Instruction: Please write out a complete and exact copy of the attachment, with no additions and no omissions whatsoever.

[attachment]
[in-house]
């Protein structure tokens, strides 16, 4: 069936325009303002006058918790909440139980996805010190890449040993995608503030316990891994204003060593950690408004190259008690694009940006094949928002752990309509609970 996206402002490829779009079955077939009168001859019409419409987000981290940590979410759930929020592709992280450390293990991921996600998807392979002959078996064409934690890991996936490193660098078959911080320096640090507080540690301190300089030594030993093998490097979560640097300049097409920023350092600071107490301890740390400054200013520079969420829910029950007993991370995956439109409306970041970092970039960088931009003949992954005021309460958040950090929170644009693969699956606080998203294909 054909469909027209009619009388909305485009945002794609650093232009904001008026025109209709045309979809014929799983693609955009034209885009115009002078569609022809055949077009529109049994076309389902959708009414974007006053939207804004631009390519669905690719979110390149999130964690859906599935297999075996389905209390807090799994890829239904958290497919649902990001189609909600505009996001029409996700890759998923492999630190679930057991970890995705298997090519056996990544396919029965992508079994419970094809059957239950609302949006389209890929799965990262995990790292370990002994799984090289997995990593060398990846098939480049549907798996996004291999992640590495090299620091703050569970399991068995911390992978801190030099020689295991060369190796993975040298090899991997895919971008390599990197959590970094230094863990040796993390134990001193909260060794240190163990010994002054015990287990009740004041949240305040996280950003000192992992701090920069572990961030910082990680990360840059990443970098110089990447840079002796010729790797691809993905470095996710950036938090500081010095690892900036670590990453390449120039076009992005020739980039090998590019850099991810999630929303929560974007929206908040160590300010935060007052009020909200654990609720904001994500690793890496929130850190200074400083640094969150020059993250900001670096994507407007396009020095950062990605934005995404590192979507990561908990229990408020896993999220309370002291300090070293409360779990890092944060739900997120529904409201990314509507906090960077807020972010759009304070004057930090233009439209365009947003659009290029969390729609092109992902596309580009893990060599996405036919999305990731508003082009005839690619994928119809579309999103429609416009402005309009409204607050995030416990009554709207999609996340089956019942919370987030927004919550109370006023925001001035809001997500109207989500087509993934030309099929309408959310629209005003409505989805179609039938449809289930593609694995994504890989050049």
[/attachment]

[in-house]
């Protein structure tokens, strides 16, 4: 069936325009303002006058918790909440139980996805010190890449040993995608503030316990891994204003060593950690408004190259008690694009940006094949928002752990309509609970 996206402002490829779009079955077939009168001859019409419409987000981290940590979410759930929020592709992280450390293990991921996600998807392979002959078996064409934690890991996936490193660098078959911080320096640090507080540690301190300089030594030993093998490097979560640097300049097409920023350092600071107490301890740390400054200013520079969420829910029950007993991370995956439109409306970041970092970039960088931009003949992954005021309460958040950090929170644009693969699956606080998203294909 054909469909027209009619009388909305485009945002794609650093232009904001008026025109209709045309979809014929799983693609955009034209885009115009002078569609022809055949077009529109049994076309389902959708009414974007006053939207804004631009390519669905690719979110390149999130964690859906599935297999075996389905209390807090799994890829239904958290497919649902990001189609909600505009996001029409996700890759998923492999630190679930057991970890995705298997090519056996990544396919029965992508079994419970094809059957239950609302949006389209890929799965990262995990790292370990002994799984090289997995990593060398990846098939480049549907798996996004291999992640590495090299620091703050569970399991068995911390992978801190030099020689295991060369190796993975040298090899991997895919971008390599990197959590970094230094863990040796993390134990001193909260060794240190163990010994002054015990287990009740004041949240305040996280950003000192992992701090920069572990961030910082990680990360840059990443970098110089990447840079002796010729790797691809993905470095996710950036938090500081010095690892900036670590990453390449120039076009992005020739980039090998590019850099991810999630929303929560974007929206908040160590300010935060007052009020909200654990609720904001994500690793890496929130850190200074400083640094969150020059993250900001670096994507407007396009020095950062990605934005995404590192979507990561908990229990408020896993999220309370002291300090070293409360779990890092944060739900997120529904409201990314509507906090960077807020972010759009304070004057930090233009439209365009947003659009290029969390729609092109992902596309580009893990060599996405036919999305990731508003082009005839690619994928119809579309999103429609416009402005309009409204607050995030416990009554709207999609996340089956019942919370987030927004919550109370006023925001001035809001997500109207989500087509993934030309099929309408959310629209005003409505989805179609039938449809289930593609694995994504890989050049």